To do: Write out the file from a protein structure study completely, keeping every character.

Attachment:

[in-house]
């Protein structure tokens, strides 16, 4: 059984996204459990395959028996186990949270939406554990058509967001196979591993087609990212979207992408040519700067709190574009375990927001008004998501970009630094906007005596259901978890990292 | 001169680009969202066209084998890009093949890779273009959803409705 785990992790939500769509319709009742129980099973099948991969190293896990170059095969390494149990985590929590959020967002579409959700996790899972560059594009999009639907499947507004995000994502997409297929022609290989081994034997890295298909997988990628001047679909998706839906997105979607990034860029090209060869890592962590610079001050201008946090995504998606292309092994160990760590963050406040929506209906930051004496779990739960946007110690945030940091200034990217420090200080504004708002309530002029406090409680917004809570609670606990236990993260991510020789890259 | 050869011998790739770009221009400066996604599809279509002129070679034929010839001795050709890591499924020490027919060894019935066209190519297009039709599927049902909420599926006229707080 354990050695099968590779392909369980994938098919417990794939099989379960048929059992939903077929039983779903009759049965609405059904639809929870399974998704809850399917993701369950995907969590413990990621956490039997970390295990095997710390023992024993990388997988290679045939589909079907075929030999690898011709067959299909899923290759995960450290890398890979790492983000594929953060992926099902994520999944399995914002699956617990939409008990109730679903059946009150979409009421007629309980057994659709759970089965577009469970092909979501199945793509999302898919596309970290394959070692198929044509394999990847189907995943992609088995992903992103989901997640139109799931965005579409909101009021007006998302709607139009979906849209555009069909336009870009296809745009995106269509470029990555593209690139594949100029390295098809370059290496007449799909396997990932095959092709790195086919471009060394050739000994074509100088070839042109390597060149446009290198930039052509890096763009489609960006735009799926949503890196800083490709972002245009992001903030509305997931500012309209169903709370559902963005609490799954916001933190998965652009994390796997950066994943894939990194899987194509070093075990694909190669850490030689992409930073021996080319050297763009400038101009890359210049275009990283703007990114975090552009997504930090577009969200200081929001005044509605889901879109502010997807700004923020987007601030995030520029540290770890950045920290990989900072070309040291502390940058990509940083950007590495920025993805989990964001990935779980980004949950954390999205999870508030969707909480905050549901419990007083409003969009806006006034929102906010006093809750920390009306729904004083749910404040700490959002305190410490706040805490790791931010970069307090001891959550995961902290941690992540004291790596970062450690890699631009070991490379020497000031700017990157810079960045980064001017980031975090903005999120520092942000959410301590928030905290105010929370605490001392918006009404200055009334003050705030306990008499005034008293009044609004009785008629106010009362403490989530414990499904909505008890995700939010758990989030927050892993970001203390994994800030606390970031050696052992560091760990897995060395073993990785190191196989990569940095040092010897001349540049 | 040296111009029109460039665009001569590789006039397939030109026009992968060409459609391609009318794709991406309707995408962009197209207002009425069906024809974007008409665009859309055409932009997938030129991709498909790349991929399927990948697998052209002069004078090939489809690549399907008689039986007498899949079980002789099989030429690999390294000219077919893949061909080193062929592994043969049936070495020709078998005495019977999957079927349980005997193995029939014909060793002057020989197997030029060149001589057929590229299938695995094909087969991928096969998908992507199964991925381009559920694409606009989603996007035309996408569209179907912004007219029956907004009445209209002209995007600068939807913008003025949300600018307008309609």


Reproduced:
[in-house]
């Protein structure tokens, strides 16, 4: 059984996204459990395959028996186990949270939406554990058509967001196979591993087609990212979207992408040519700067709190574009375990927001008004998501970009630094906007005596259901978890990292 | 001169680009969202066209084998890009093949890779273009959803409705 785990992790939500769509319709009742129980099973099948991969190293896990170059095969390494149990985590929590959020967002579409959700996790899972560059594009999009639907499947507004995000994502997409297929022609290989081994034997890295298909997988990628001047679909998706839906997105979607990034860029090209060869890592962590610079001050201008946090995504998606292309092994160990760590963050406040929506209906930051004496779990739960946007110690945030940091200034990217420090200080504004708002309530002029406090409680917004809570609670606990236990993260991510020789890259 | 050869011998790739770009221009400066996604599809279509002129070679034929010839001795050709890591499924020490027919060894019935066209190519297009039709599927049902909420599926006229707080 354990050695099968590779392909369980994938098919417990794939099989379960048929059992939903077929039983779903009759049965609405059904639809929870399974998704809850399917993701369950995907969590413990990621956490039997970390295990095997710390023992024993990388997988290679045939589909079907075929030999690898011709067959299909899923290759995960450290890398890979790492983000594929953060992926099902994520999944399995914002699956617990939409008990109730679903059946009150979409009421007629309980057994659709759970089965577009469970092909979501199945793509999302898919596309970290394959070692198929044509394999990847189907995943992609088995992903992103989901997640139109799931965005579409909101009021007006998302709607139009979906849209555009069909336009870009296809745009995106269509470029990555593209690139594949100029390295098809370059290496007449799909396997990932095959092709790195086919471009060394050739000994074509100088070839042109390597060149446009290198930039052509890096763009489609960006735009799926949503890196800083490709972002245009992001903030509305997931500012309209169903709370559902963005609490799954916001933190998965652009994390796997950066994943894939990194899987194509070093075990694909190669850490030689992409930073021996080319050297763009400038101009890359210049275009990283703007990114975090552009997504930090577009969200200081929001005044509605889901879109502010997807700004923020987007601030995030520029540290770890950045920290990989900072070309040291502390940058990509940083950007590495920025993805989990964001990935779980980004949950954390999205999870508030969707909480905050549901419990007083409003969009806006006034929102906010006093809750920390009306729904004083749910404040700490959002305190410490706040805490790791931010970069307090001891959550995961902290941690992540004291790596970062450690890699631009070991490379020497000031700017990157810079960045980064001017980031975090903005999120520092942000959410301590928030905290105010929370605490001392918006009404200055009334003050705030306990008499005034008293009044609004009785008629106010009362403490989530414990499904909505008890995700939010758990989030927050892993970001203390994994800030606390970031050696052992560091760990897995060395073993990785190191196989990569940095040092010897001349540049 | 040296111009029109460039665009001569590789006039397939030109026009992968060409459609391609009318794709991406309707995408962009197209207002009425069906024809974007008409665009859309055409932009997938030129991709498909790349991929399927990948697998052209002069004078090939489809690549399907008689039986007498899949079980002789099989030429690999390294000219077919893949061909080193062929592994043969049936070495020709078998005495019977999957079927349980005997193995029939014909060793002057020989197997030029060149001589057929590229299938695995094909087969991928096969998908992507199964991925381009559920694409606009989603996007035309996408569209179907912004007219029956907004009445209209002209995007600068939807913008003025949300600018307008309609």